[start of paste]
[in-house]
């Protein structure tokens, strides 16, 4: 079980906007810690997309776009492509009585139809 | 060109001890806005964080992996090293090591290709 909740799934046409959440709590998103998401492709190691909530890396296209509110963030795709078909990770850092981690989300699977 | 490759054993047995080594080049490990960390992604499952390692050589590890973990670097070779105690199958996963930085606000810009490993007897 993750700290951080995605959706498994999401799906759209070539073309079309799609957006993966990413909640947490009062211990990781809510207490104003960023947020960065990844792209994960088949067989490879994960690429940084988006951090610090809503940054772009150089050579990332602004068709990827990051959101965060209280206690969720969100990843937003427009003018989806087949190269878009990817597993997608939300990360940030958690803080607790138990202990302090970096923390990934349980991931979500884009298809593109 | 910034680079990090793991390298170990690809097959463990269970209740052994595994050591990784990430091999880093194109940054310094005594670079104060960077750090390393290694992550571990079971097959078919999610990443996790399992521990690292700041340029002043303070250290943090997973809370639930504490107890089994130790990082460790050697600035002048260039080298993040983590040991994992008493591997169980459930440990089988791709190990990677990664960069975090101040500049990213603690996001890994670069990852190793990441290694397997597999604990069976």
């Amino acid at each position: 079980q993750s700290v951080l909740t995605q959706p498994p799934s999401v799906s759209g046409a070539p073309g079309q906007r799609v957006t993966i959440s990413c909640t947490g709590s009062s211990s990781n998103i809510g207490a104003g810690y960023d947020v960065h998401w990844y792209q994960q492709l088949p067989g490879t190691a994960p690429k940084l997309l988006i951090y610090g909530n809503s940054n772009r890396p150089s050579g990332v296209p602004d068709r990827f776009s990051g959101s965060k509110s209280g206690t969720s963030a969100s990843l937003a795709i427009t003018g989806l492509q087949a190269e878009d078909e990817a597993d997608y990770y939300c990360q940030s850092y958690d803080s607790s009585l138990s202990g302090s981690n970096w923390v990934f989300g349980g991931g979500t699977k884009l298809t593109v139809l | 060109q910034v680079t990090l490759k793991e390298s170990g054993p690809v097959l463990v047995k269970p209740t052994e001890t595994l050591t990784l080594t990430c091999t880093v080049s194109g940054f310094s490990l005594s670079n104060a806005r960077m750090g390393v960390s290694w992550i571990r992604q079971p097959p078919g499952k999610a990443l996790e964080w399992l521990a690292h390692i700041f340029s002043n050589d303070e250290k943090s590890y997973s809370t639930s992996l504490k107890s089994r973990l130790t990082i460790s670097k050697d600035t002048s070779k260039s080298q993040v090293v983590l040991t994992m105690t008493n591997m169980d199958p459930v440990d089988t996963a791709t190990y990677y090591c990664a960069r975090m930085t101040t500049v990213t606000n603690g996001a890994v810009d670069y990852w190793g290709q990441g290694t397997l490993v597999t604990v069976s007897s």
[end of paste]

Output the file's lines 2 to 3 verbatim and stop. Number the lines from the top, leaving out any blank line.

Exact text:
């Protein structure tokens, strides 16, 4: 079980906007810690997309776009492509009585139809 | 060109001890806005964080992996090293090591290709 909740799934046409959440709590998103998401492709190691909530890396296209509110963030795709078909990770850092981690989300699977 | 490759054993047995080594080049490990960390992604499952390692050589590890973990670097070779105690199958996963930085606000810009490993007897 993750700290951080995605959706498994999401799906759209070539073309079309799609957006993966990413909640947490009062211990990781809510207490104003960023947020960065990844792209994960088949067989490879994960690429940084988006951090610090809503940054772009150089050579990332602004068709990827990051959101965060209280206690969720969100990843937003427009003018989806087949190269878009990817597993997608939300990360940030958690803080607790138990202990302090970096923390990934349980991931979500884009298809593109 | 910034680079990090793991390298170990690809097959463990269970209740052994595994050591990784990430091999880093194109940054310094005594670079104060960077750090390393290694992550571990079971097959078919999610990443996790399992521990690292700041340029002043303070250290943090997973809370639930504490107890089994130790990082460790050697600035002048260039080298993040983590040991994992008493591997169980459930440990089988791709190990990677990664960069975090101040500049990213603690996001890994670069990852190793990441290694397997597999604990069976």
């Amino acid at each position: 079980q993750s700290v951080l909740t995605q959706p498994p799934s999401v799906s759209g046409a070539p073309g079309q906007r799609v957006t993966i959440s990413c909640t947490g709590s009062s211990s990781n998103i809510g207490a104003g810690y960023d947020v960065h998401w990844y792209q994960q492709l088949p067989g490879t190691a994960p690429k940084l997309l988006i951090y610090g909530n809503s940054n772009r890396p150089s050579g990332v296209p602004d068709r990827f776009s990051g959101s965060k509110s209280g206690t969720s963030a969100s990843l937003a795709i427009t003018g989806l492509q087949a190269e878009d078909e990817a597993d997608y990770y939300c990360q940030s850092y958690d803080s607790s009585l138990s202990g302090s981690n970096w923390v990934f989300g349980g991931g979500t699977k884009l298809t593109v139809l | 060109q910034v680079t990090l490759k793991e390298s170990g054993p690809v097959l463990v047995k269970p209740t052994e001890t595994l050591t990784l080594t990430c091999t880093v080049s194109g940054f310094s490990l005594s670079n104060a806005r960077m750090g390393v960390s290694w992550i571990r992604q079971p097959p078919g499952k999610a990443l996790e964080w399992l521990a690292h390692i700041f340029s002043n050589d303070e250290k943090s590890y997973s809370t639930s992996l504490k107890s089994r973990l130790t990082i460790s670097k050697d600035t002048s070779k260039s080298q993040v090293v983590l040991t994992m105690t008493n591997m169980d199958p459930v440990d089988t996963a791709t190990y990677y090591c990664a960069r975090m930085t101040t500049v990213t606000n603690g996001a890994v810009d670069y990852w190793g290709q990441g290694t397997l490993v597999t604990v069976s007897s």